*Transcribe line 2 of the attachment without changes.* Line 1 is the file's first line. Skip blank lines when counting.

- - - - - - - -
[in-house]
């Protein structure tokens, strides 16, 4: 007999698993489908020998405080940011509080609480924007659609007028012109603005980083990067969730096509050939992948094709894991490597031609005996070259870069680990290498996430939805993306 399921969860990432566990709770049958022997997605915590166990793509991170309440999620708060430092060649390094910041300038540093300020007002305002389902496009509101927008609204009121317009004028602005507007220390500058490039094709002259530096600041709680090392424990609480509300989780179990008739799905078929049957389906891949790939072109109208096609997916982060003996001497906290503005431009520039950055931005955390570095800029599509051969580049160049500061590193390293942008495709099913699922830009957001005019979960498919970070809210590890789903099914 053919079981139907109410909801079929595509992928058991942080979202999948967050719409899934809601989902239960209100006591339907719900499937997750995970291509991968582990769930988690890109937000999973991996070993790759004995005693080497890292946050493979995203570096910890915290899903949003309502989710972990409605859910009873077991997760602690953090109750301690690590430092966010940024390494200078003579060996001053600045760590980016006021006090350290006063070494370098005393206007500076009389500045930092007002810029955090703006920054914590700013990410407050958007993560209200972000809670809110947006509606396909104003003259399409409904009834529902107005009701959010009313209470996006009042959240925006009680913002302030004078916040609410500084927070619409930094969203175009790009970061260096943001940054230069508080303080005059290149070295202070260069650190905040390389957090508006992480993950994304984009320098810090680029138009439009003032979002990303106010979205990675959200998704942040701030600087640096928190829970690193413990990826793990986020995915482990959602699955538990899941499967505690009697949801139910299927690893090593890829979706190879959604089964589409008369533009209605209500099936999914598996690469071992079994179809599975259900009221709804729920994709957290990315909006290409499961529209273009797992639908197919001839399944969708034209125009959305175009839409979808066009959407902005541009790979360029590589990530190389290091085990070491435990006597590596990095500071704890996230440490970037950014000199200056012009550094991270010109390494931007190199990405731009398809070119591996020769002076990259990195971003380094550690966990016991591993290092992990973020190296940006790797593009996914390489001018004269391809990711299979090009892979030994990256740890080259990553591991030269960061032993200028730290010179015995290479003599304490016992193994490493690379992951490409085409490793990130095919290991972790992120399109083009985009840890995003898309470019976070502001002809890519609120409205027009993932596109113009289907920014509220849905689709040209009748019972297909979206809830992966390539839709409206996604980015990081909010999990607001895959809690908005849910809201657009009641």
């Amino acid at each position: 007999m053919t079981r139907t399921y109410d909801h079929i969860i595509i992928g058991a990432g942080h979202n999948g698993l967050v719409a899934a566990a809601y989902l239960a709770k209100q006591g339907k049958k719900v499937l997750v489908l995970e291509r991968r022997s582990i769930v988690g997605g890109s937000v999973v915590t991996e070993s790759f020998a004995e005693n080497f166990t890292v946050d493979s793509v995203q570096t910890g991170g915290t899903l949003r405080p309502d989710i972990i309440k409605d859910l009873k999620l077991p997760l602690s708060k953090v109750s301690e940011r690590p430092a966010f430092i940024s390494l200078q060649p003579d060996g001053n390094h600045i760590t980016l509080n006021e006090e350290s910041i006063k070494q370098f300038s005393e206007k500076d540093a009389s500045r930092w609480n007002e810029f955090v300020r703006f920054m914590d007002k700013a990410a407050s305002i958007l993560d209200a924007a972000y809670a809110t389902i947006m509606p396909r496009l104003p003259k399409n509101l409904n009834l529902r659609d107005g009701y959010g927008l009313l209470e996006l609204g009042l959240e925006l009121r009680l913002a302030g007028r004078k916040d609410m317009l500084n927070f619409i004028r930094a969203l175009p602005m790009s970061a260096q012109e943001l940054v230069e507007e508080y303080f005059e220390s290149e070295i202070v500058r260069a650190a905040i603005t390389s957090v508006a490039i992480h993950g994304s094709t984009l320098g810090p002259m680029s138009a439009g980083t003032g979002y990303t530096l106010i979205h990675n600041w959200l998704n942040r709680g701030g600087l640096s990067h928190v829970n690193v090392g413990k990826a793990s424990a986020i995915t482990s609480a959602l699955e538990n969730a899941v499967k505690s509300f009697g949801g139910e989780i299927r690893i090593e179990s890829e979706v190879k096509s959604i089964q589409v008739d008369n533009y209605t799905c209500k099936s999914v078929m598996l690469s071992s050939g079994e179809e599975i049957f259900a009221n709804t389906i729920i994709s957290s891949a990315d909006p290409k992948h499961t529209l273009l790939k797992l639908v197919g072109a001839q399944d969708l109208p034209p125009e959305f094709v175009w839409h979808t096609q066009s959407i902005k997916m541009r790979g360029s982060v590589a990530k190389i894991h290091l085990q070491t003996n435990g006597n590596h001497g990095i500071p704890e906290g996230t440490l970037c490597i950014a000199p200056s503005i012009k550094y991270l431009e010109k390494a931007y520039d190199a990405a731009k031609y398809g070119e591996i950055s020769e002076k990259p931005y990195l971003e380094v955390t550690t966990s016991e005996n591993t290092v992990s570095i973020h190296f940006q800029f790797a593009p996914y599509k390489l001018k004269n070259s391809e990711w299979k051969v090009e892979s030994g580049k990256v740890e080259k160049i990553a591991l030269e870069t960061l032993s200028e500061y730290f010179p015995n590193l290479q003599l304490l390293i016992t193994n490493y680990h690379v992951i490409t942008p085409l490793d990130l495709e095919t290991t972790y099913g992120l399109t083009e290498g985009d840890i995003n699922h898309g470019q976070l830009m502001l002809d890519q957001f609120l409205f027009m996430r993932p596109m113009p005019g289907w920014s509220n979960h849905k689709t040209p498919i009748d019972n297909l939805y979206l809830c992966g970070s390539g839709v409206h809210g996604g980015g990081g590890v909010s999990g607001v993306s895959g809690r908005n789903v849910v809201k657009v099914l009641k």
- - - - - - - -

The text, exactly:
């Protein structure tokens, strides 16, 4: 007999698993489908020998405080940011509080609480924007659609007028012109603005980083990067969730096509050939992948094709894991490597031609005996070259870069680990290498996430939805993306 399921969860990432566990709770049958022997997605915590166990793509991170309440999620708060430092060649390094910041300038540093300020007002305002389902496009509101927008609204009121317009004028602005507007220390500058490039094709002259530096600041709680090392424990609480509300989780179990008739799905078929049957389906891949790939072109109208096609997916982060003996001497906290503005431009520039950055931005955390570095800029599509051969580049160049500061590193390293942008495709099913699922830009957001005019979960498919970070809210590890789903099914 053919079981139907109410909801079929595509992928058991942080979202999948967050719409899934809601989902239960209100006591339907719900499937997750995970291509991968582990769930988690890109937000999973991996070993790759004995005693080497890292946050493979995203570096910890915290899903949003309502989710972990409605859910009873077991997760602690953090109750301690690590430092966010940024390494200078003579060996001053600045760590980016006021006090350290006063070494370098005393206007500076009389500045930092007002810029955090703006920054914590700013990410407050958007993560209200972000809670809110947006509606396909104003003259399409409904009834529902107005009701959010009313209470996006009042959240925006009680913002302030004078916040609410500084927070619409930094969203175009790009970061260096943001940054230069508080303080005059290149070295202070260069650190905040390389957090508006992480993950994304984009320098810090680029138009439009003032979002990303106010979205990675959200998704942040701030600087640096928190829970690193413990990826793990986020995915482990959602699955538990899941499967505690009697949801139910299927690893090593890829979706190879959604089964589409008369533009209605209500099936999914598996690469071992079994179809599975259900009221709804729920994709957290990315909006290409499961529209273009797992639908197919001839399944969708034209125009959305175009839409979808066009959407902005541009790979360029590589990530190389290091085990070491435990006597590596990095500071704890996230440490970037950014000199200056012009550094991270010109390494931007190199990405731009398809070119591996020769002076990259990195971003380094550690966990016991591993290092992990973020190296940006790797593009996914390489001018004269391809990711299979090009892979030994990256740890080259990553591991030269960061032993200028730290010179015995290479003599304490016992193994490493690379992951490409085409490793990130095919290991972790992120399109083009985009840890995003898309470019976070502001002809890519609120409205027009993932596109113009289907920014509220849905689709040209009748019972297909979206809830992966390539839709409206996604980015990081909010999990607001895959809690908005849910809201657009009641």